With only less than a year and half before the national elections, the declining support of the ANC over the past three decades has not only affected the party but also badly affected the country's economic growth levels, which have slumped since the second era started in 2008.
The ANC has paid a heavy political price as its national electoral support levels have slumped by 12 percentage points since 2008.
In its latest research report for January 2023, the Social Research Foundation indicates that economic growth levels started to collapse in the same year as when former president Thabo Mbeki was recalled as the party and the country’s president.
During former president Nelson Mandela and Mbeki’s terms in office, between 1994 and 2007, the escalating levels of economic growth enabled rising income and employment levels while financing the rollout of both an expansive social welfare system and significant concomitant increases in living standards broadly.
But after Mbeki was recalled and replaced by Jacob Zuma, things quickly deteriorated for both the party and the country's economy. Though Zuma became president in 2009, Kgalema Motlanthe could not do anything to arrest the decline during his brief stay as the president of the country.
The foundation compared the dominant social and economic trends behind the ANC support in South Africa between the eras from 1994 to 2007 and the second era from 2008 to 2022.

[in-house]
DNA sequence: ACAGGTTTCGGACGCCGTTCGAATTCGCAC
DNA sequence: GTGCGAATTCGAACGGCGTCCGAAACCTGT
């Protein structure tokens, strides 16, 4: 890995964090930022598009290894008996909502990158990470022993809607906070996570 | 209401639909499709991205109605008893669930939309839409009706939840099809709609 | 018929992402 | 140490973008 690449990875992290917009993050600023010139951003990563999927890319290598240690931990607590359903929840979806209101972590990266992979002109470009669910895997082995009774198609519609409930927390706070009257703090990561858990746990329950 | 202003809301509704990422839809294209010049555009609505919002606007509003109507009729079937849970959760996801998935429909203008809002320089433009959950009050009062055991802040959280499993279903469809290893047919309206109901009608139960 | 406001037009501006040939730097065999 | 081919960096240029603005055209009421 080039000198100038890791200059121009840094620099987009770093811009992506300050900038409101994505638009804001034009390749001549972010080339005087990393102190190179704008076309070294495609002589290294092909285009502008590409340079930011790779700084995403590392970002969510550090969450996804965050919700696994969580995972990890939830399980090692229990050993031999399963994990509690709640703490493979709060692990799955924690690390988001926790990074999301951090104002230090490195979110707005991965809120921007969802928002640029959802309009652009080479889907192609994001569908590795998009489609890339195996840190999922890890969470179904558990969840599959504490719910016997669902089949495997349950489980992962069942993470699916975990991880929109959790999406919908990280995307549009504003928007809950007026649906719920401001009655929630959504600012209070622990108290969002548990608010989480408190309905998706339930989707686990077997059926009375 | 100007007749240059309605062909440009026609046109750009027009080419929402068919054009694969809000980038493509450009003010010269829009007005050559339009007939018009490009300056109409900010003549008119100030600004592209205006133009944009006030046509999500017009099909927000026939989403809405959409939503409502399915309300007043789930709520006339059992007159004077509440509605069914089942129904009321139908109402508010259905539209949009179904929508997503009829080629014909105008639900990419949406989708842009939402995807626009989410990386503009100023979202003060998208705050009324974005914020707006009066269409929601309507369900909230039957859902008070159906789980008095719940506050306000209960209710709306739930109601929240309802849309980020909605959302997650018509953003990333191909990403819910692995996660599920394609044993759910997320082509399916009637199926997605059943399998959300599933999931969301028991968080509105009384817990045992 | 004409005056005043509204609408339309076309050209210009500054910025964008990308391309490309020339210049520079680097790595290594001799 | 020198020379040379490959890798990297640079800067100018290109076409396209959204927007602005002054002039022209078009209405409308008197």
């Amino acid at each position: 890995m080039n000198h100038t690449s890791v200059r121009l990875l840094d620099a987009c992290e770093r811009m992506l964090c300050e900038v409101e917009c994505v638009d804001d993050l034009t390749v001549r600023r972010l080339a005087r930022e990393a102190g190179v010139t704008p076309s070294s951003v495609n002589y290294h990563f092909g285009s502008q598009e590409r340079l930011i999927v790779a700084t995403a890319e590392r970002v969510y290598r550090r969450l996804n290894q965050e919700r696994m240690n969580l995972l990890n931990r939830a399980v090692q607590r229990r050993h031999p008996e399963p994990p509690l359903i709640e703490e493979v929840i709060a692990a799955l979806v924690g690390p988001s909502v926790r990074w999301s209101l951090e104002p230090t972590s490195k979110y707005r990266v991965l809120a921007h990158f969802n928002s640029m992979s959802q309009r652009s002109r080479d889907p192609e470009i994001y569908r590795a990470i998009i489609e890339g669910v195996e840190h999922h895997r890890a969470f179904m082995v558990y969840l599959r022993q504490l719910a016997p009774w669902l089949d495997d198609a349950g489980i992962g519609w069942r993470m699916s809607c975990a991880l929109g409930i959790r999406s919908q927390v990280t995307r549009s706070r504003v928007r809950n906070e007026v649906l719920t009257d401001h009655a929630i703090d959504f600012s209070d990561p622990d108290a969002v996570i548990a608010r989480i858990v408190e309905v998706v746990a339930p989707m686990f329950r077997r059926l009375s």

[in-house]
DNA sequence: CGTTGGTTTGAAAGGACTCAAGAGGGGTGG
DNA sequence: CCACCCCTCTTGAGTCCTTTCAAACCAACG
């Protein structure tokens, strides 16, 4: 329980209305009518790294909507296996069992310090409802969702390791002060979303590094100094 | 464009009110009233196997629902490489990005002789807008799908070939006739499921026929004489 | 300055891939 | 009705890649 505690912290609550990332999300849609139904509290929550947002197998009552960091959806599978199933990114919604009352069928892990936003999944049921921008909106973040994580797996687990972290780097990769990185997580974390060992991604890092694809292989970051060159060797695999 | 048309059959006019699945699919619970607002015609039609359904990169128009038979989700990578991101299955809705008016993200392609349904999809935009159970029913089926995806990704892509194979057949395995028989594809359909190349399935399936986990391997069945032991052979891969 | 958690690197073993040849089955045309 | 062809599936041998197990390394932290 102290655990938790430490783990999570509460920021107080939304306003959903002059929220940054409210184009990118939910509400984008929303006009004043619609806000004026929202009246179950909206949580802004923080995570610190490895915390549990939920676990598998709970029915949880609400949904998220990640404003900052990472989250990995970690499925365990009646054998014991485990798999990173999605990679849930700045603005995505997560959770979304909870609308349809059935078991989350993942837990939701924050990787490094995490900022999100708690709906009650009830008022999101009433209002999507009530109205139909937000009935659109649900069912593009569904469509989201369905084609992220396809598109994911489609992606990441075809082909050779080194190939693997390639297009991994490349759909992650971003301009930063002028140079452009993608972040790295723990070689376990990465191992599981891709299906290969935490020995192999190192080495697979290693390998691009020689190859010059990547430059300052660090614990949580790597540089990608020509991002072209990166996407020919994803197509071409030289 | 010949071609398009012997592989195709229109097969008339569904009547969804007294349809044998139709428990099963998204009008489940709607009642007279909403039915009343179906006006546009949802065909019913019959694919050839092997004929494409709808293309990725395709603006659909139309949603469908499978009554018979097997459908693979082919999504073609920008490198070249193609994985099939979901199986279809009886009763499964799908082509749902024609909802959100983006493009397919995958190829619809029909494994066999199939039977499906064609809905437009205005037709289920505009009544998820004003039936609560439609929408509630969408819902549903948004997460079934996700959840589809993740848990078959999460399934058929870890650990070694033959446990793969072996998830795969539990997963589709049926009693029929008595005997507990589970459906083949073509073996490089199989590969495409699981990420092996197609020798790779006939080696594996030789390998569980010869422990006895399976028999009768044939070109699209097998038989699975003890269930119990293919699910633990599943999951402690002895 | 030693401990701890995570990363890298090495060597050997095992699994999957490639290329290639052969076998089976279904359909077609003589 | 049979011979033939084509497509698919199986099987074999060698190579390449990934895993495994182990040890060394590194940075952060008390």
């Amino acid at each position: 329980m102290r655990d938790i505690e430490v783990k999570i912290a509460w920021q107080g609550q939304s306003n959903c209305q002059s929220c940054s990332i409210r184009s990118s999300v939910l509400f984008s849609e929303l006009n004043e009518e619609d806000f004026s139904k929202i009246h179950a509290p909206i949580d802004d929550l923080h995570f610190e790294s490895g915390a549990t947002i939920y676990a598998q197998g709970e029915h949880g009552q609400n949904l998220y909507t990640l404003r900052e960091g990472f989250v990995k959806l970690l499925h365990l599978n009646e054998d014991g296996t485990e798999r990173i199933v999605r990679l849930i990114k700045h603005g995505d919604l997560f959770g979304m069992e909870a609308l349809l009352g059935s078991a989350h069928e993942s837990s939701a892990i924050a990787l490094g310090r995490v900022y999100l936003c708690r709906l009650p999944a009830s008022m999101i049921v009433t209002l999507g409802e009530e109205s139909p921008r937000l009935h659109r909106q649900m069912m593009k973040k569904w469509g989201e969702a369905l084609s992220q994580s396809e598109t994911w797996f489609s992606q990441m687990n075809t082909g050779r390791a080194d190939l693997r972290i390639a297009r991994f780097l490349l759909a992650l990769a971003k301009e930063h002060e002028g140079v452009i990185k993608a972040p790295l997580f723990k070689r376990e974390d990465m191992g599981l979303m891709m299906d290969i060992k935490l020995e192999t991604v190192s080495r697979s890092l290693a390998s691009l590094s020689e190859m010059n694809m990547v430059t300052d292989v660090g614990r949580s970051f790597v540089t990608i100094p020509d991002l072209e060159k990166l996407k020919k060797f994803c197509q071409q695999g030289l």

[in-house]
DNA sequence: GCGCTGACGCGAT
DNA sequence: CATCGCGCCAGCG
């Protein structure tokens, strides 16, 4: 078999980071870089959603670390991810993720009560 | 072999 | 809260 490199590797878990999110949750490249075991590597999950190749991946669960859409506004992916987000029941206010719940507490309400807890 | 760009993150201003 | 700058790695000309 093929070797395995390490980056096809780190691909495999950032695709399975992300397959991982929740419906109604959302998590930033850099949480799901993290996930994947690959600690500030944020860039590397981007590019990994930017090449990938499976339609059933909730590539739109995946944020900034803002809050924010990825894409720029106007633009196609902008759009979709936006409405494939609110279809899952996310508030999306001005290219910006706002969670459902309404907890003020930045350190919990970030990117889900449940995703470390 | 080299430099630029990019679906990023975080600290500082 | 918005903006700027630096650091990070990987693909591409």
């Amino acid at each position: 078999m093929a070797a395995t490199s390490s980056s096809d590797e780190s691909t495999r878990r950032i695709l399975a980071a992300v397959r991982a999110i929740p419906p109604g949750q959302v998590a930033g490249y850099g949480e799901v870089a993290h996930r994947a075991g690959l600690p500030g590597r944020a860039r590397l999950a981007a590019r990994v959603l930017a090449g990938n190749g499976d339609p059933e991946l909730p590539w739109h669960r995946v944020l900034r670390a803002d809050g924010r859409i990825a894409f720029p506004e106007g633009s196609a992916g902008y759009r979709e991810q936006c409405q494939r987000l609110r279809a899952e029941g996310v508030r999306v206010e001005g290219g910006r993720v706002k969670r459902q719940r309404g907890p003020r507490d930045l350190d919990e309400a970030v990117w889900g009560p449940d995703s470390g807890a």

The report indicates that the collection of economic and social indicators is reflective of the shifts in South African living standards broadly for the nearly three decades that have passed since the country’s first democratic election in 1994.
The report read:
What is of great concern is that the proportion of households without electricity decreased from 49% to below 20%. Despite the decreasing number of households without electricity, many South Africans continue to experience problems with electricity with the introduction of rolling blackouts.
On Monday, President Cyril Ramaphosa called an urgent meeting between the power utility’s board, government and opposition parties in a bid to resolve the problem.
According to the foundation, the number of social welfare grants being paid monthly rose from nearly 2.5 million to over 12 million. This is attributed to the growing high rate of unemployment and the slump in gross domestic product.
The research used indicators ranging from economic growth to disposable income levels, employment numbers, welfare payments and access to electricity compared within the context of ANC national election support levels.
However, the ANC secured for itself a political dividend that saw its national electoral support level lift by around six percentage points from the near 63% majority Mandela had led that party to in South Africa’s first free national election in 1994 to peak at just shy of 69% under Mbeki in the election of 2004.
The second era began in and around 2008 and saw economic growth levels slump and then stagnate, causing disposable income and employment levels to falter as slowing revenues braked welfare and service delivery rollout, causing living standards to stagnate and then, in many respects, decline.
The report shows that there has been an increase in the number of people employed in the country from nearly 14.6 million in 2008 to just 15.6 million in 2022.
Based on the research, the foundation concluded that the ANC’s electoral fortunes have for nearly 30 years been tied to the party’s ability to ensure economic growth rates sufficient to enable and finance rapid and substantive improvements in the living standards of South Africans broadly and that this single factor will remain the lead indicator around which that party’s future electoral fortunes turn.